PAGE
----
Wed, July 17

Not a penny for your touch<br><i>Free infant massage in Cottonwood</i>

Staff photo by Paula Blankenship

Born full term at just 4 pounds, 13 ounces, Skylar Mason is now six months old and weighs 8 pounds. In clinical studies, infant massage has reportedly aided in weight gain for infants born premature or with low birth weight.

Therapeutic touch enhances communication no matter what the age, says Olga Morris a teacher of infant massage every Thursday at the Healing Arts Center.

For the aging comedian, it's a 50-year old habit.

At age 97, Hope said a daily rubdown contributed to his youthful vibrancy.

At 6 months, Skylar is just getting started.

"I try to do it everyday night before he goes to bed," says the Cornville' boy's personal masseuse and mother, Scheherazade. "It helps to soothe him and care for him better."

Scheherazade learned the techniques from Morris at the Healing Arts Center and uses massage to bring she and her baby closer, one session at a time.

And bonding is just one of the many benefits of touch therapy.

According to Morris, infant massage can also relieve colic, gas, constipation and even help with weight gain.

At the Touch Research Institute at Florida's University of Miami premature babies receiving massage gained 47 percent more weight than those infants in standard care.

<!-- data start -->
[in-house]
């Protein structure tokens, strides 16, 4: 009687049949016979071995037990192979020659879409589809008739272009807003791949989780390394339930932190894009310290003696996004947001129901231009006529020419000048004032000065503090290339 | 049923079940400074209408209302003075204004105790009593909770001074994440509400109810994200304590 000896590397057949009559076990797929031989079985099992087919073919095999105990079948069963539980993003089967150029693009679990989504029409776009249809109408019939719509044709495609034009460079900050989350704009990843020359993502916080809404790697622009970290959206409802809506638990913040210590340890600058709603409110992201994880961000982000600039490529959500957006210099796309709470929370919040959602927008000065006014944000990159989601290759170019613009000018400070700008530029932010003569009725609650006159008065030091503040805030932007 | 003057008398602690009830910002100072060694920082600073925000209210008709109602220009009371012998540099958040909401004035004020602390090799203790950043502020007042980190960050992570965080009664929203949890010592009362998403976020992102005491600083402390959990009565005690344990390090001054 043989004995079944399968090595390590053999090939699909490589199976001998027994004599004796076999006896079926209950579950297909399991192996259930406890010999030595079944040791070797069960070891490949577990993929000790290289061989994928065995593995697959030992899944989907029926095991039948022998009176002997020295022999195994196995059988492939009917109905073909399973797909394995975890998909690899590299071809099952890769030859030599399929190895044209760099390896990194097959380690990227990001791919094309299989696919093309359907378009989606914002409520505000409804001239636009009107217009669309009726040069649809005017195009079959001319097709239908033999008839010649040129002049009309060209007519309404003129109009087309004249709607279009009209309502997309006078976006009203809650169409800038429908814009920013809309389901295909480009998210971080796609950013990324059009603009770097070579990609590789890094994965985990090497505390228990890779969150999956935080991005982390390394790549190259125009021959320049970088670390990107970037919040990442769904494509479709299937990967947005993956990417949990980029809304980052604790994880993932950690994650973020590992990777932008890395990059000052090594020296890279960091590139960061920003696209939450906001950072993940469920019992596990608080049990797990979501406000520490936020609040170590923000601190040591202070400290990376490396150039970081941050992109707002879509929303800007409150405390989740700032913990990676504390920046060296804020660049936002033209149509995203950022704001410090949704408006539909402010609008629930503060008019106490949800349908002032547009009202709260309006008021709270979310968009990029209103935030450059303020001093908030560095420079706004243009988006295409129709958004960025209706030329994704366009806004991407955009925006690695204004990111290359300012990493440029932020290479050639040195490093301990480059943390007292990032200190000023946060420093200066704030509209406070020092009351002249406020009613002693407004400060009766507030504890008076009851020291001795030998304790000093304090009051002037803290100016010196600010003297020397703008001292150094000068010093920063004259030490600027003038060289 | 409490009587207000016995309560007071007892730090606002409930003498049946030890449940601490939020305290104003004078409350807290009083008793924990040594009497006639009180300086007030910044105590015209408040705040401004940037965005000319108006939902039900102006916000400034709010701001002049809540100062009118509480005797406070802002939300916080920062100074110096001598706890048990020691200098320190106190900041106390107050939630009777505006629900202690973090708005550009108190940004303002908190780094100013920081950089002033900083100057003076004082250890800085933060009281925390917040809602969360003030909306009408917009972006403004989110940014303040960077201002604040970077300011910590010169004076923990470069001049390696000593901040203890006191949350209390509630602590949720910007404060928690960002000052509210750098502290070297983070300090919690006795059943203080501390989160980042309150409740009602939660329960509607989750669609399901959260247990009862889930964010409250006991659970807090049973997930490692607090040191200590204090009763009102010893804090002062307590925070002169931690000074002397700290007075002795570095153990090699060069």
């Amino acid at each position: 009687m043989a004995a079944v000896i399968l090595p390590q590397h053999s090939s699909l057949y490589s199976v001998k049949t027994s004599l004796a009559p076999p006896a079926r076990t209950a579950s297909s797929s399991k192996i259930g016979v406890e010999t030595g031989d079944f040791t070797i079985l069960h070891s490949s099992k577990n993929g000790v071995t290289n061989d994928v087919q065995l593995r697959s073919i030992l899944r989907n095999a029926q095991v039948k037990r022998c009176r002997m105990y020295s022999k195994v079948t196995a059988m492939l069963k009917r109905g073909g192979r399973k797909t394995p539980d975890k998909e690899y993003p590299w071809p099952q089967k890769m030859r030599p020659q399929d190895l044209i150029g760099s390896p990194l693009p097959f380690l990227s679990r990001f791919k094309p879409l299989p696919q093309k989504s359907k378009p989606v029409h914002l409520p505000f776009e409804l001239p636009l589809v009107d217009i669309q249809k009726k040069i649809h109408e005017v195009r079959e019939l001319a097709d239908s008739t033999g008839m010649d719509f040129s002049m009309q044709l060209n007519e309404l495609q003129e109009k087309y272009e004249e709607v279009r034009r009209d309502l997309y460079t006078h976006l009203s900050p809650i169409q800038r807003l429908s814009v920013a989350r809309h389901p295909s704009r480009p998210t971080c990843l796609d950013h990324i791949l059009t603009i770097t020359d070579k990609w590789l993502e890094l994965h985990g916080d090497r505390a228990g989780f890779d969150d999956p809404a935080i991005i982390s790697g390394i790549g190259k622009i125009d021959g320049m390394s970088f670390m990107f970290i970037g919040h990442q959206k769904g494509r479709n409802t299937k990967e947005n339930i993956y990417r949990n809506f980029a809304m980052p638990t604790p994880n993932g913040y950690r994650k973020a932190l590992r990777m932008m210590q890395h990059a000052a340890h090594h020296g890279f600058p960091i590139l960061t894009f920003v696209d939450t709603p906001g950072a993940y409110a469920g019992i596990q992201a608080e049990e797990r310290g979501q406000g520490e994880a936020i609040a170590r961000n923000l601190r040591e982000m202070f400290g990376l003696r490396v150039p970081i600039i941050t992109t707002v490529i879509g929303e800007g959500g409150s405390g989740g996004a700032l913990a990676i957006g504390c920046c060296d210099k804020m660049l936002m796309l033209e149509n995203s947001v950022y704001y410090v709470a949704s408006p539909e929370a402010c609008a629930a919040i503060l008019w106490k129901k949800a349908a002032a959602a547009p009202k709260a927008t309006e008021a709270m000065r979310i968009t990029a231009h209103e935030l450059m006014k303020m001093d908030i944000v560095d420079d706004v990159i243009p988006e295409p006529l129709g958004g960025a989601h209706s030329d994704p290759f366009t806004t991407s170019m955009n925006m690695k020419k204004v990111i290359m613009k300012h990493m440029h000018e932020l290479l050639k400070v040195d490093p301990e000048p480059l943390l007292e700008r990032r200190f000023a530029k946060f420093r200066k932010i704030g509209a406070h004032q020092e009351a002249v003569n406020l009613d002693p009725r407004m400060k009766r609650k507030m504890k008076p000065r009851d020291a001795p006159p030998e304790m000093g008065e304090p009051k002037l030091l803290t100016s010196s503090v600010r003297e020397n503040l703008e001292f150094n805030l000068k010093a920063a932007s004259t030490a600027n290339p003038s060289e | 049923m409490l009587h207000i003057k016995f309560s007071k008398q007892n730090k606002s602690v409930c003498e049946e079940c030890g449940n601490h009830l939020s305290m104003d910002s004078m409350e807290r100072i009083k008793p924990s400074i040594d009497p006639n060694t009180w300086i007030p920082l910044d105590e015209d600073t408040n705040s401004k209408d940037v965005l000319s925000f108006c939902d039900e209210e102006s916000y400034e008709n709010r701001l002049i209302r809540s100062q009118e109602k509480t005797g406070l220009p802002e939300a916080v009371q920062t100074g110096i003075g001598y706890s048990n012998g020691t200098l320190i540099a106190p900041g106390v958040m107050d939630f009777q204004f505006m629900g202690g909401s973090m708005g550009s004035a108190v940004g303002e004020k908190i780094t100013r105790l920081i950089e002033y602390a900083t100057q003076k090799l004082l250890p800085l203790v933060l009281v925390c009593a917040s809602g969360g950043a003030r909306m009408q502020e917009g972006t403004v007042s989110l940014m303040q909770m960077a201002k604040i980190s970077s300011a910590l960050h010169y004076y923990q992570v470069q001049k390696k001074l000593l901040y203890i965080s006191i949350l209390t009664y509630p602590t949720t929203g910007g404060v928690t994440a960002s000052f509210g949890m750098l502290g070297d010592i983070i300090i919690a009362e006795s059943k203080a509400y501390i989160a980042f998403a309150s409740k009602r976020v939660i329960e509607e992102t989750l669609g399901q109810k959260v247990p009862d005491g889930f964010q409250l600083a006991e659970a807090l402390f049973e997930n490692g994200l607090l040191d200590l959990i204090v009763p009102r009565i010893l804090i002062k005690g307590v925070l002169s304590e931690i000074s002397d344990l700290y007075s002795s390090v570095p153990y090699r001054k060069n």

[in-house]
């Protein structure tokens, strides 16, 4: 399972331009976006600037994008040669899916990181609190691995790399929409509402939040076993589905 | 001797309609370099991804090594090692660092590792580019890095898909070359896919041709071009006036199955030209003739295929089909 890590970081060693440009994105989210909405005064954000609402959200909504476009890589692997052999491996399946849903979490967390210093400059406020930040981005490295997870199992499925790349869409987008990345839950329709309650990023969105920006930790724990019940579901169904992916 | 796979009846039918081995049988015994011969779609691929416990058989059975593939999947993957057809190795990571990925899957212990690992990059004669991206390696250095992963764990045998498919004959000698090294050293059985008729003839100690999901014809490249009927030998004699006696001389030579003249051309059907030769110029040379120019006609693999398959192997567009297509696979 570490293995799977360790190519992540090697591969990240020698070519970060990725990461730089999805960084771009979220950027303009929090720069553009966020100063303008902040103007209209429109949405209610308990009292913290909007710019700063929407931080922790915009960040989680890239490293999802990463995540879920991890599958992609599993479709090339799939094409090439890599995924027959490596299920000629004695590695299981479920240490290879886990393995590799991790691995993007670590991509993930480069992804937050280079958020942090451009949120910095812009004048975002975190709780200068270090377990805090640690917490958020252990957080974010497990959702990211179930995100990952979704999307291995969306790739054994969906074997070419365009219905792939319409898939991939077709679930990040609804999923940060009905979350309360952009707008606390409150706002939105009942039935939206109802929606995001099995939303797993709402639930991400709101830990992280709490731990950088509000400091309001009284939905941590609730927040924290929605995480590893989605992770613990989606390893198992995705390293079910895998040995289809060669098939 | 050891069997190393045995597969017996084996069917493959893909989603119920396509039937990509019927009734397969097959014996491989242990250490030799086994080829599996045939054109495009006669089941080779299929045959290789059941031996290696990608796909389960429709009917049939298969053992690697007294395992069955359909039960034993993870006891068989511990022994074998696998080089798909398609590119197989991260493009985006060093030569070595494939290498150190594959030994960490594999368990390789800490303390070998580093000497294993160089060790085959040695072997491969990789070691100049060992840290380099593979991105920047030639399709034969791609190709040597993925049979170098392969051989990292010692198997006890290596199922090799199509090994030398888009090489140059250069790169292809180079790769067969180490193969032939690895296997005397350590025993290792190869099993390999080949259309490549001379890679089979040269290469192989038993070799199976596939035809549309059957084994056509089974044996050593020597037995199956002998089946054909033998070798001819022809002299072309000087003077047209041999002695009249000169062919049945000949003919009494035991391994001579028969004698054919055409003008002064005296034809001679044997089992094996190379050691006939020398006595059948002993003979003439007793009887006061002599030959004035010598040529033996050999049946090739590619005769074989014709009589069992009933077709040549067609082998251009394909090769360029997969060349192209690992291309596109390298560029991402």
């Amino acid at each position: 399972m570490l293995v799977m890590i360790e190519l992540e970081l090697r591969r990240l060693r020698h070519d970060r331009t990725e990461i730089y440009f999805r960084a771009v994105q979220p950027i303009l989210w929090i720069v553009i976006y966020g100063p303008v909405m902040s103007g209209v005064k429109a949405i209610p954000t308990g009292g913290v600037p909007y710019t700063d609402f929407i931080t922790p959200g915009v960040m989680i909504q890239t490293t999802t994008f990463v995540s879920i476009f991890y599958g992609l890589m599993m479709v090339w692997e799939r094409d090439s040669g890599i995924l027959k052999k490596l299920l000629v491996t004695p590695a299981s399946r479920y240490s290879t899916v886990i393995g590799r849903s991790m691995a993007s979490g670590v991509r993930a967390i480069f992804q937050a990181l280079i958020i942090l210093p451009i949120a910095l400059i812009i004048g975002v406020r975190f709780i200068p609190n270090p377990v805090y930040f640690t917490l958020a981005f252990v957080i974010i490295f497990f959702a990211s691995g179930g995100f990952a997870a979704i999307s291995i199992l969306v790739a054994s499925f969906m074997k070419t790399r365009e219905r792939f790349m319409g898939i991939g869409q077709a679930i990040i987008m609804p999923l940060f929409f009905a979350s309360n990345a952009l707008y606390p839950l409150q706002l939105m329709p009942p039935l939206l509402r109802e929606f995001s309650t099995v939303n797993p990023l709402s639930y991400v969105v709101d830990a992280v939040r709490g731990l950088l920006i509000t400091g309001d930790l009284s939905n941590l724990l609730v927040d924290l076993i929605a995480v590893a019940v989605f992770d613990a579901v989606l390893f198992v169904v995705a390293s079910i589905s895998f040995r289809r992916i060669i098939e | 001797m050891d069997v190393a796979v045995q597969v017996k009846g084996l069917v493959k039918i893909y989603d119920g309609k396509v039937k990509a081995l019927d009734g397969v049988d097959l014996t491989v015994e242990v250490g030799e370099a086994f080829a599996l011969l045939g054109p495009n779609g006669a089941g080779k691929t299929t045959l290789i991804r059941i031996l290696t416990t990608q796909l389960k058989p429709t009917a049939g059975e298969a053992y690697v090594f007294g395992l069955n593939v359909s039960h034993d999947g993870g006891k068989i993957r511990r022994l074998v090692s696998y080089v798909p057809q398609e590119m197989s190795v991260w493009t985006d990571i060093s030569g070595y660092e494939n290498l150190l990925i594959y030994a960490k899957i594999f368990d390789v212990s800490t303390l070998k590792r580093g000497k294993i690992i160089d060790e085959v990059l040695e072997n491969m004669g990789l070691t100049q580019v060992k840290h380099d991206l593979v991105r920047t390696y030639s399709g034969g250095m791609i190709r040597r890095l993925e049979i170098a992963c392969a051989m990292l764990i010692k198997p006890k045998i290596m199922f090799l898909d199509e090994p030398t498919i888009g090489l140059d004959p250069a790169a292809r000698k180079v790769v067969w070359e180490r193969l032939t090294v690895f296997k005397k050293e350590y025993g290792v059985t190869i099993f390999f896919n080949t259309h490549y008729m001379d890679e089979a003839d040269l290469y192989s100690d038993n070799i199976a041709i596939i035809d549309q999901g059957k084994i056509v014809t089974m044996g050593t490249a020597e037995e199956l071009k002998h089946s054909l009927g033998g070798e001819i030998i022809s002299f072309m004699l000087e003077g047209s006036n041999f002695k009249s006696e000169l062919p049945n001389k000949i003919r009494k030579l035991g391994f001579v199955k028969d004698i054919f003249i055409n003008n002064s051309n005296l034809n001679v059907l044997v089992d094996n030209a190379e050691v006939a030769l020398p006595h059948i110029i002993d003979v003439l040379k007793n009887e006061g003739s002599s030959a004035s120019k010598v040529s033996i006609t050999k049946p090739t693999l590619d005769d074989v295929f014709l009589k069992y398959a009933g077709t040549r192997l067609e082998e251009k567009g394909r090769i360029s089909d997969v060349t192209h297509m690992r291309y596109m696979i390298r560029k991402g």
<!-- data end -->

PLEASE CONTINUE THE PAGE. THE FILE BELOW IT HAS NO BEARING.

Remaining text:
Elly Leduc , the infant massage instructor in "Baby Massage, a Video for Loving Parents," agrees: "It helps digestion, stimulates circulation, increases body awareness, vocalization and all kinds of things. It also helps babies sleep better which then helps everyone else sleep better."

And Hope, it's rumored, sleeps like a baby.

For more information on how you can learn the techniques of infant massage, call 634-7470.

Infant massage doesn't just feel great

Mothers from the Canadian Arctic to East Africa, from Russia to Sweden, know intuitively the benefits of infant massage.

Studies have shown that the hormone prolactin is increased in both parents massaging their infants, says Leduc. For mothers who are breast feeding this can increase milk production, but it is also known as the "mothering hormone." The effect is greater feelings of nurturing and ability to parent. For more information go to

In studies at the Touch Research Institute (TRI) at the University of Miami School of Medicine, babies who received ten days of massage therapy following their discharge showed gains in mental development and motor skills compared to those not receiving similar therapy.

TRI was the first center in the world devoted solely to the study of touch and its application in science and medicine.